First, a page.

(WXYZ) — Pfizer’s COVID vaccine booster shot was granted emergency use by the FDA. And now Moderna and Johnson & Johnson are waiting to hear if they will be given the green light too.
Our Chief Health Editor Dr. Partha Nandi tells us the latest.
Question: What can you tell us?
Dr. Nandi: Moderna is urging the FDA to grant emergency use authorization.
The drugmaker says its vaccine weakens over time. And its booster shot increases antibodies and strengthens protection.'
Now Moderna submitted data to the FDA back in September, however, some questions have been raised. First of all, Moderna’s trial had a small sample size. Only 171 people were given a booster shot, six months after the second dose. So there were not a lot of participants. Also, efficacy against symptomatic illness was not evaluated. What they did was look at antibody levels. Participants in the trial were given 50 micrograms of the vaccine. That’s half a dose. To be fully vaccinated, a person needs two doses of Moderna’s vaccine - each dose is 100 micrograms. Now, according to Moderna’s data, antibody levels jumped considerably following the third dose – an impressive 42-fold rise was seen in virus-fighting antibodies. But on the flip side, scientists are pointing to data that shows Moderna’s two-shot vaccine is still providing good immunity and say a third dose is not needed. So, the FDA and its Advisory group will have a lot to review and deliberate before they decide if Moderna’s booster is a go. And they could determine - like they did for Pfizer's booster – that only specific groups of people would be eligible.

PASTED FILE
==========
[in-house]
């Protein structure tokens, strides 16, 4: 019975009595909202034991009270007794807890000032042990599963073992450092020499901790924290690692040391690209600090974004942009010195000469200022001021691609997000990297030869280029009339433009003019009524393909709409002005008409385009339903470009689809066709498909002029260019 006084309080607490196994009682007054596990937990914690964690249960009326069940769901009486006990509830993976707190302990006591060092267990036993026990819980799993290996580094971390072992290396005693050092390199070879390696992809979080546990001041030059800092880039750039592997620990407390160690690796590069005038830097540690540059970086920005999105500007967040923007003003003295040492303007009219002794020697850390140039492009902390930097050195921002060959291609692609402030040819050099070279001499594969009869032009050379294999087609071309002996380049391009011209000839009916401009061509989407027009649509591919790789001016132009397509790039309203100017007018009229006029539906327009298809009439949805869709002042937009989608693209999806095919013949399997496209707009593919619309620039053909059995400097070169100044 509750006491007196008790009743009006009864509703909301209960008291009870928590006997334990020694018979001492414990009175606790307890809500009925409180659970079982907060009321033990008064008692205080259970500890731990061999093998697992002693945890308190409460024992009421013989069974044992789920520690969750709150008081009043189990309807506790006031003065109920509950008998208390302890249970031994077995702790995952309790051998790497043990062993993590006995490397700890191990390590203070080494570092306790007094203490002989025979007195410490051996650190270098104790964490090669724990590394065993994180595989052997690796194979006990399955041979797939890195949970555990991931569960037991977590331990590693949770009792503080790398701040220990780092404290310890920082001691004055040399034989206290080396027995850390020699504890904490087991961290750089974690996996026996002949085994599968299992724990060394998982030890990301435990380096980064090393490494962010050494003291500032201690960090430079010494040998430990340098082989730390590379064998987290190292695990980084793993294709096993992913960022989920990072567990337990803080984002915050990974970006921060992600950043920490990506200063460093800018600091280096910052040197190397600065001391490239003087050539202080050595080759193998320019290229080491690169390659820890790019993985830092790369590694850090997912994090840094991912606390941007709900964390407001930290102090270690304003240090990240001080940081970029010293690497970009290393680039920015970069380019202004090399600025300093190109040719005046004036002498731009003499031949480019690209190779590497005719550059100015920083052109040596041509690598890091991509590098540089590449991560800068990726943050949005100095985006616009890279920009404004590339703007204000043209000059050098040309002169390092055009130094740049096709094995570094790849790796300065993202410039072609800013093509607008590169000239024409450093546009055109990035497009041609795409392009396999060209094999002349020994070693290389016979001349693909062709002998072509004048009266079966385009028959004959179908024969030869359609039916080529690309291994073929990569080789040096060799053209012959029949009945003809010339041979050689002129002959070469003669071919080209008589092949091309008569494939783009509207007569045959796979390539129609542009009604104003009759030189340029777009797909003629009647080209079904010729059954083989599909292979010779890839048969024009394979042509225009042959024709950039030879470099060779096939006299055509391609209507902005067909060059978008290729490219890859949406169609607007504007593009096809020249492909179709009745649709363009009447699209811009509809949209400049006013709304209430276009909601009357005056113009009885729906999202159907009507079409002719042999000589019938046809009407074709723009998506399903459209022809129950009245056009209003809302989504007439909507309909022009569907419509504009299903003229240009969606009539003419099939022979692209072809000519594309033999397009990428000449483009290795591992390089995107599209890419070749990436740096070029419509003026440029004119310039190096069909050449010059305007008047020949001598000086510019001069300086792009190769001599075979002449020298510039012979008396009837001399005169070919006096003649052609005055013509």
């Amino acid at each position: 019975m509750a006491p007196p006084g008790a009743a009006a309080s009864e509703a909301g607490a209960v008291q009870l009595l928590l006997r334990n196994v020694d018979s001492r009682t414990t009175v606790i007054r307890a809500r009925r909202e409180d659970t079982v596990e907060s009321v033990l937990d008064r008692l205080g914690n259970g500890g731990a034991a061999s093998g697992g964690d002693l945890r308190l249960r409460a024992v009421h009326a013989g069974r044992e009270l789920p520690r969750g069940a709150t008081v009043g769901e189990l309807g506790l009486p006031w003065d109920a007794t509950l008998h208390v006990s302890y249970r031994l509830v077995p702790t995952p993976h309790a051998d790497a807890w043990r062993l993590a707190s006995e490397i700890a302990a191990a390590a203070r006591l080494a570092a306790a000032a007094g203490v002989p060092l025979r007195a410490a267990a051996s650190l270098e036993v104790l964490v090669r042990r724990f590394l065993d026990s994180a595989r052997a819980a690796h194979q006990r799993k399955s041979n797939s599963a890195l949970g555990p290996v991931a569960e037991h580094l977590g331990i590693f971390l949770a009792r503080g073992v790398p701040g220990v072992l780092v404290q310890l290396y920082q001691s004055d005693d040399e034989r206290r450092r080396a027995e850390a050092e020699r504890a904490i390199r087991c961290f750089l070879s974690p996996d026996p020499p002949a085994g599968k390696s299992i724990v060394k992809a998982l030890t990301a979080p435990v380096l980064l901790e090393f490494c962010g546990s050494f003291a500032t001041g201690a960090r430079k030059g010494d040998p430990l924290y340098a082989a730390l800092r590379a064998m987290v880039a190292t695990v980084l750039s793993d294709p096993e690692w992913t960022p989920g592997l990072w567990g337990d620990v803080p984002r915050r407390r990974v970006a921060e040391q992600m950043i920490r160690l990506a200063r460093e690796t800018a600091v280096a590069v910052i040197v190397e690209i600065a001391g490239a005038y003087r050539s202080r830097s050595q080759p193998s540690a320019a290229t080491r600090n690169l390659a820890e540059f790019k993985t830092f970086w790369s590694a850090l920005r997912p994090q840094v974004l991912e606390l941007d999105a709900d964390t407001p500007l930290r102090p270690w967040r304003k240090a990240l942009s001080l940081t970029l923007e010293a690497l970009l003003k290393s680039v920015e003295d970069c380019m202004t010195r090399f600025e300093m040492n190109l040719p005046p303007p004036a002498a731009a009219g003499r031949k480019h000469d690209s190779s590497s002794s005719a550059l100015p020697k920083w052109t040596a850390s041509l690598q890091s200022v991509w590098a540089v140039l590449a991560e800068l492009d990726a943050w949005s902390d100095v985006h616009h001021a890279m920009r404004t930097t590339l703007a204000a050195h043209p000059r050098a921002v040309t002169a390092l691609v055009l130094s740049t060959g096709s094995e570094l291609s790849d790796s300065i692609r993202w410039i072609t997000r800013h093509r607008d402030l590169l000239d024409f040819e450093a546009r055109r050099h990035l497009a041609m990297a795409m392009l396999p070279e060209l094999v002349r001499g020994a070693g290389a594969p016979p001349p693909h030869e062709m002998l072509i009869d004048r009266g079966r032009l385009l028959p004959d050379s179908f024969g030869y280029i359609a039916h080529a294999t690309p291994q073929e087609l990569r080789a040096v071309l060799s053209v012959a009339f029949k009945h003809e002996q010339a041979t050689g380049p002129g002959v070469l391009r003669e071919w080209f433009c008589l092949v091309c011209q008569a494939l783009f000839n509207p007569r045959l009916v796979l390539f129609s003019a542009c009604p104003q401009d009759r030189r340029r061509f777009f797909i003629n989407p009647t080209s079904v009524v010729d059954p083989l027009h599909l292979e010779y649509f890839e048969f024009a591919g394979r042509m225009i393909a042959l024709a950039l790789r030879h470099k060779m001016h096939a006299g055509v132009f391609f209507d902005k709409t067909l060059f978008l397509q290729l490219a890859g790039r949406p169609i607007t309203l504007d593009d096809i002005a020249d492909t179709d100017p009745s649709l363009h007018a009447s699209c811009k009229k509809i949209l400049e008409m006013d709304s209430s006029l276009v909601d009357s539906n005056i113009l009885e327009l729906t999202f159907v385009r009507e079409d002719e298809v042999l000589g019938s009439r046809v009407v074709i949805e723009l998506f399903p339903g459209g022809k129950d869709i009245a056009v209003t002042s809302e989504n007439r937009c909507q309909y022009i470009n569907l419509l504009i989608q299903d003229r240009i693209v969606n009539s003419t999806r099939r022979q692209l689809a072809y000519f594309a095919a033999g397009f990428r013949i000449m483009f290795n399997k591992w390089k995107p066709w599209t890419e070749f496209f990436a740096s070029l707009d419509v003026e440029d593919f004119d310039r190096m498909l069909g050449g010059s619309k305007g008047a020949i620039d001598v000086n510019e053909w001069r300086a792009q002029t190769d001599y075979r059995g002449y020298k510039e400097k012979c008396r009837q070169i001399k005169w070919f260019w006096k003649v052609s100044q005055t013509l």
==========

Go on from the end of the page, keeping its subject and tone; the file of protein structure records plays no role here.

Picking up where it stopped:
Question: What about J&J’s booster shot, what have you heard about their data?
Dr. Nandi: J&J submitted two different options to the FDA. One option is for a booster shot at two months. The other is six months. Now, the company’s data shows that its one-shot vaccine is still highly effective against COVID-19 – it’s about 80% effective at preventing hospitalization. But J&J says a booster shot revs up immunity, providing even higher protection.
They haven’t released data for the six-month booster shot, but the two-month booster provided 94% protection against moderate to severe infection from COVID-19. So, with both these numbers being high, many are wondering if J&J’s booster request will also be a difficult decision for the FDA. It could be. Right now, all of our COVID vaccines continue to offer strong protection.
If we look at the numbers, 103 million Americans are vaccinated with Pfizer’s vaccine, 69 million with Moderna and 15 million with J&J. And so far, breakthrough cases are still uncommon. But that doesn’t mean that certain groups of people, like the elderly, the immunocompromised and those in high-risk jobs don’t need extra protection. But again, it’s up to the FDA and the CDC to scrutinize the data and decide what’s best for the American public.